Could any two things be marketed as greater health risks in America than smoking or obesity? It turns out there’s a simple answer to that question: yes, there could be. In fact, new research suggests depression and anxiety may both put people at greater risks to their physical health, increasing risks of heart diseases and arthritis.
A new study carried out by researchers at the University of California San Francisco looked at the data from a previous government study that included 15,418 retirees. Their average age was 68-years old, with depression and anxiety symptoms surveyed in interviews. The current smoking status, weight, medical diagnoses, and somatic symptoms on two occasions over four years were also examined for each participant. Once all that data was collected, the results were published in the journal Health Psychology. Here’s what they learned:
Symptoms of depression and anxiety predict a higher likelihood of almost all medical illnesses and somatic symptoms.
In this particular study, the subjects with high levels of anxiety and depression had a 65 percent increased risk of a heart condition, an increased risk of more than 60 percent of having a stroke, a 50 percent higher risk of having high blood pressure, and an astonishing 87 percent higher risk of developing arthritis.
The latter disease, for example, didn’t reveal a newly discovered link to mental health. Inflammation — a chronic symptom of arthritis — is the body’s natural response to fighting off potential infections and bacteria. Your immune system releases chemical messengers called cytokines, the messengers within your body that regulate inflammation. According to Dr. Robert Zembroski, MD, a specialist in functional medicine, those cytokines can wreak havoc on neurotransmitters and affect the amygdala, which is a part of the brain that plays a heavy role in regulating and processing emotions. This can lead to triggering anxiety, depression, and even hallucinations in some people. Research is backing these findings up by revealing higher levels of inflammation in people suffering from things like depression, suicidal thoughts, and PTSD.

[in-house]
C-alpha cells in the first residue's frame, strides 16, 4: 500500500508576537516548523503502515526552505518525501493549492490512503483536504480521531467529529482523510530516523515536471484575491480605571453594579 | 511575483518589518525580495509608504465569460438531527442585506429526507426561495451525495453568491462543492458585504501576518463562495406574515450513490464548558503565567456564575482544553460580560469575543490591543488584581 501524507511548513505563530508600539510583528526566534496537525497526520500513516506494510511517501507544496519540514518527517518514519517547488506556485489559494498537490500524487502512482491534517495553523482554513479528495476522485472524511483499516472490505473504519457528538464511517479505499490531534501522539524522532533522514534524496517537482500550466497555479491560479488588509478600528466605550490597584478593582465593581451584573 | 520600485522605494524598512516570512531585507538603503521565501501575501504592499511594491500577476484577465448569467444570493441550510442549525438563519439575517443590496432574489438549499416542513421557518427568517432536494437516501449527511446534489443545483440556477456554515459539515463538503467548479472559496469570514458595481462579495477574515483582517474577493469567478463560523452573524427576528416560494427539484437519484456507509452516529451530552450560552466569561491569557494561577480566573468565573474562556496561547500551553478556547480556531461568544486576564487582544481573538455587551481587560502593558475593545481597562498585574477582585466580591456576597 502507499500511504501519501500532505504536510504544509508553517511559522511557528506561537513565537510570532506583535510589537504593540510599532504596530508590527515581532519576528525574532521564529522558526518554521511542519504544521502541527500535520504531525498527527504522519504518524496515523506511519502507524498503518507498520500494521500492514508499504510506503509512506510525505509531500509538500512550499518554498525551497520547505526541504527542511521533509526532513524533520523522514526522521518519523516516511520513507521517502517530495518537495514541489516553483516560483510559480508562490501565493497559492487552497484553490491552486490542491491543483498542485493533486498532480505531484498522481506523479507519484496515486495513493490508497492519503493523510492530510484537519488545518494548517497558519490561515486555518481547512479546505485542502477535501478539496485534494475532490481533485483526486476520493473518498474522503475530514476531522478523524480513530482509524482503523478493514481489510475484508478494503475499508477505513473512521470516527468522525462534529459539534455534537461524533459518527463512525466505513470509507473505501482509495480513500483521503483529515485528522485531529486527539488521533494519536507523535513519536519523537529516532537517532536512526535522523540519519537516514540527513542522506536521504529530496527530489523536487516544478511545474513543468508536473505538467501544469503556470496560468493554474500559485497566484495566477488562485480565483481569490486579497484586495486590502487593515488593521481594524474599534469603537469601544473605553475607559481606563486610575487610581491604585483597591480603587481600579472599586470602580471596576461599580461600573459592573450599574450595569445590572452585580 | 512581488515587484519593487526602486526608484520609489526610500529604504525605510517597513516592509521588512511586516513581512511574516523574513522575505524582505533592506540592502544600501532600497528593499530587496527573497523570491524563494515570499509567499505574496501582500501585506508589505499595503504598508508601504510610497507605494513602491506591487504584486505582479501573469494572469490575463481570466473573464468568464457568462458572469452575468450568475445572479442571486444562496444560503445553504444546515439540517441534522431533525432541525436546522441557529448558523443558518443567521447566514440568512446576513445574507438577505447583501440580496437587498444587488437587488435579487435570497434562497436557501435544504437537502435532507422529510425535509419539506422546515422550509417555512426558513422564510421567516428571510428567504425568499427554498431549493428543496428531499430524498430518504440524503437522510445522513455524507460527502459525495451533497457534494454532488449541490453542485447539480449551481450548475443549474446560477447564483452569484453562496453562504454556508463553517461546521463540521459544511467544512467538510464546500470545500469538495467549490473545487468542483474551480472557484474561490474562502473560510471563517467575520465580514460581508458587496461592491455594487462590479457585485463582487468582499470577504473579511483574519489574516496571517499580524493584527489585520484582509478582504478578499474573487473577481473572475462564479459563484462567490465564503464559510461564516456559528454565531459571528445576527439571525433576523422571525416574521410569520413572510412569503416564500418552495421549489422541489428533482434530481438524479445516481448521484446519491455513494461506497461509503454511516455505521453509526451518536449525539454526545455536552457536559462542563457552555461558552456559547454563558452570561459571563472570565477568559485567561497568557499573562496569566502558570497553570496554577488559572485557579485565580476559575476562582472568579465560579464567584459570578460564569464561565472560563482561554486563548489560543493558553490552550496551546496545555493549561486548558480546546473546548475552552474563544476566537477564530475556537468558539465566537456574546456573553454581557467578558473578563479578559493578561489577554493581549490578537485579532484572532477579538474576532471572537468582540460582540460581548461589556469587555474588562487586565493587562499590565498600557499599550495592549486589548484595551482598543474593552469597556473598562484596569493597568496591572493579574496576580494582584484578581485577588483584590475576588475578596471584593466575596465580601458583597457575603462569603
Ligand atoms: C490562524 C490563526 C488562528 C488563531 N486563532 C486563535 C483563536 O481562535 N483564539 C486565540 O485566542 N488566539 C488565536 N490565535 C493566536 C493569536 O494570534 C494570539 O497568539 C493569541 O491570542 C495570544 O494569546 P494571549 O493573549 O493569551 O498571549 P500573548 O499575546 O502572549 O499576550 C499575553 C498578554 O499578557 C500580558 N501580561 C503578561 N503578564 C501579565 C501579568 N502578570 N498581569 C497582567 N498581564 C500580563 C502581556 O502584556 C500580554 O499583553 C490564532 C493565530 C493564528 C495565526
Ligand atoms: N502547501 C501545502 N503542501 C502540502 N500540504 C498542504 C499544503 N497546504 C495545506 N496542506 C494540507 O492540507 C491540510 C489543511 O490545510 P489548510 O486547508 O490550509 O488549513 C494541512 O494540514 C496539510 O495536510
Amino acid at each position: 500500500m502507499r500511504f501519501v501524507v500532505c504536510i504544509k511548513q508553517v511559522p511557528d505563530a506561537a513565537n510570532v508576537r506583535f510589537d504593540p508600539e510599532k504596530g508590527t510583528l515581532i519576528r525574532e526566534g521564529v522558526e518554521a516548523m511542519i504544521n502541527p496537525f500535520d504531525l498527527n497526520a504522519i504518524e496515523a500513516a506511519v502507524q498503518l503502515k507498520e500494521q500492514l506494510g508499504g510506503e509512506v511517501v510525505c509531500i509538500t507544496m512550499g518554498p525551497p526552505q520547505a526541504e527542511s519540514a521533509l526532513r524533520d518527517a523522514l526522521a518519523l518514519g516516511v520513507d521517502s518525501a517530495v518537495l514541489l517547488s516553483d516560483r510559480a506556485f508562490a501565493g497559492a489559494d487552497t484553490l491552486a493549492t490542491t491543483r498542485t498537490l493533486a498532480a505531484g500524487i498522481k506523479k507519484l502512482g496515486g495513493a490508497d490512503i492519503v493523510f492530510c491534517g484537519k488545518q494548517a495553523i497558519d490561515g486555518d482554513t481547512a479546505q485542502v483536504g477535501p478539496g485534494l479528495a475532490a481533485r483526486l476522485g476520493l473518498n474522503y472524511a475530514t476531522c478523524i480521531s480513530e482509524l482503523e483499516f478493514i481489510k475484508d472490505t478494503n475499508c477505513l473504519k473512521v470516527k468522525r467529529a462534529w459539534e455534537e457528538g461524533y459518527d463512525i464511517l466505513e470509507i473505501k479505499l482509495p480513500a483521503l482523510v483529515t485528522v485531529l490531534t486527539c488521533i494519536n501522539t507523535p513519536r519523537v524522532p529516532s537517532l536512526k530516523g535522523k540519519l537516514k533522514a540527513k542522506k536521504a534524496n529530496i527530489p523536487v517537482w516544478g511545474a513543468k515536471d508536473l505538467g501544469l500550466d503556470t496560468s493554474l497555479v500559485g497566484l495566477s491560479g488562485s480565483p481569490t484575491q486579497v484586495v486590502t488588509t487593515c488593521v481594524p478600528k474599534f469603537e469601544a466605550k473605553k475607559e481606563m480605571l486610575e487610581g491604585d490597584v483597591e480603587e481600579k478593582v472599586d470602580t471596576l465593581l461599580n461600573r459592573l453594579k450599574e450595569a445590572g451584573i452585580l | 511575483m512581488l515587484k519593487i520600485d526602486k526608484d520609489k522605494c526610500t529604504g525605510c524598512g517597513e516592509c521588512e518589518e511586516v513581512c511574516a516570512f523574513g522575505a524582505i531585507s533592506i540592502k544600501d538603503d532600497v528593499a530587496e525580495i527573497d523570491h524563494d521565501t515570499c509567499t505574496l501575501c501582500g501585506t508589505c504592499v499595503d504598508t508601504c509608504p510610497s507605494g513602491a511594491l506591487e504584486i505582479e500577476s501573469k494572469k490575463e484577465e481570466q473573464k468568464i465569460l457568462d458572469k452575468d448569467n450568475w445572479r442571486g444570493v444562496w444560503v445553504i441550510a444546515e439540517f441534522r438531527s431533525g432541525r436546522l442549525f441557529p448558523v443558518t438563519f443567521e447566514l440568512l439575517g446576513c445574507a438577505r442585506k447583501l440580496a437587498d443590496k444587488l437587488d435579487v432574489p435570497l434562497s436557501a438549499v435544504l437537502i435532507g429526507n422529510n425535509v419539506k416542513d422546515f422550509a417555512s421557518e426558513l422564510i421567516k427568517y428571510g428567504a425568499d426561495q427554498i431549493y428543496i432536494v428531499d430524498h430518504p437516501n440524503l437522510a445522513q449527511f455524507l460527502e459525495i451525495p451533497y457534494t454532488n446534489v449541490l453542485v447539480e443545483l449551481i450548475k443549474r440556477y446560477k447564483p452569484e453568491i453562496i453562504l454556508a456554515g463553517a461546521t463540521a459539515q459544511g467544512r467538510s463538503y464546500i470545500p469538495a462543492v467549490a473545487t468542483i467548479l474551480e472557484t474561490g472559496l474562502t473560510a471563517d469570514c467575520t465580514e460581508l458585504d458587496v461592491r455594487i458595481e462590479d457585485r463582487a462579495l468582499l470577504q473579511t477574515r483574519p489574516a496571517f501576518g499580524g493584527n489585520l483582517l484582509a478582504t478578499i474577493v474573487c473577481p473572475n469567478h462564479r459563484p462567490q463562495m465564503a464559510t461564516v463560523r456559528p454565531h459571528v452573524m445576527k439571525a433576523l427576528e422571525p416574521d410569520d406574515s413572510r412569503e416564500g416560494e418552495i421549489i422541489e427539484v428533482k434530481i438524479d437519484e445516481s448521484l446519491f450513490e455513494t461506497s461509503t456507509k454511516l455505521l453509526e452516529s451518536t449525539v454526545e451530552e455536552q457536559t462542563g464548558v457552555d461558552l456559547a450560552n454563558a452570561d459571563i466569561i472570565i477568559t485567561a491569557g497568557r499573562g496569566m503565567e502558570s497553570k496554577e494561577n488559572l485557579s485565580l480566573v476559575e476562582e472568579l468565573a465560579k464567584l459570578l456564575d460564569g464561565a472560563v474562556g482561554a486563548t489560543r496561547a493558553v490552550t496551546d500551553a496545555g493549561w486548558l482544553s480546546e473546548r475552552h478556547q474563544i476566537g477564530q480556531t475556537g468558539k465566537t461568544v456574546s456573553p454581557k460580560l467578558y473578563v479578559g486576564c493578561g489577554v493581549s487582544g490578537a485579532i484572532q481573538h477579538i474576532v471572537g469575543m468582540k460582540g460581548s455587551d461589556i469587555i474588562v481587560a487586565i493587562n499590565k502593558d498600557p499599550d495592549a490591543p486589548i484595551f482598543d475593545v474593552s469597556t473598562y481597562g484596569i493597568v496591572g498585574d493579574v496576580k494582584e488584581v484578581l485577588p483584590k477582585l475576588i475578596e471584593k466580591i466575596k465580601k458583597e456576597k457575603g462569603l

“Dysfunctions in the amygdala have been well-known and well-documented to create OCD, anxiety, [and] fearful thoughts,” Zembroski says.
"These increased odds are similar to those of participants who are smokers or are obese," said senior author Aoife O'Donovan, Ph.D., "However, for arthritis, high anxiety and depression seem to confer higher risks than smoking and obesity.”
And while those risks alone are reason enough for pause (and maybe even worry), the study also found that even the seemingly simplest of health speed bumps have an increased risk that coincides with anxiety and depression as well. Some common, sometimes simple everyday somatic symptoms like a headache, stomach upset, back pain, and shortness of breath were all also found to occur at a greater rate when participants had high levels of anxiety and depression as opposed to those who didn’t. And again, those risks were higher than those associated with smoking or obesity. For example, experiencing headaches comes at a 161 percent increased risk for people with depression and anxiety as opposed to no increased risk for those participants who smoked or were obese.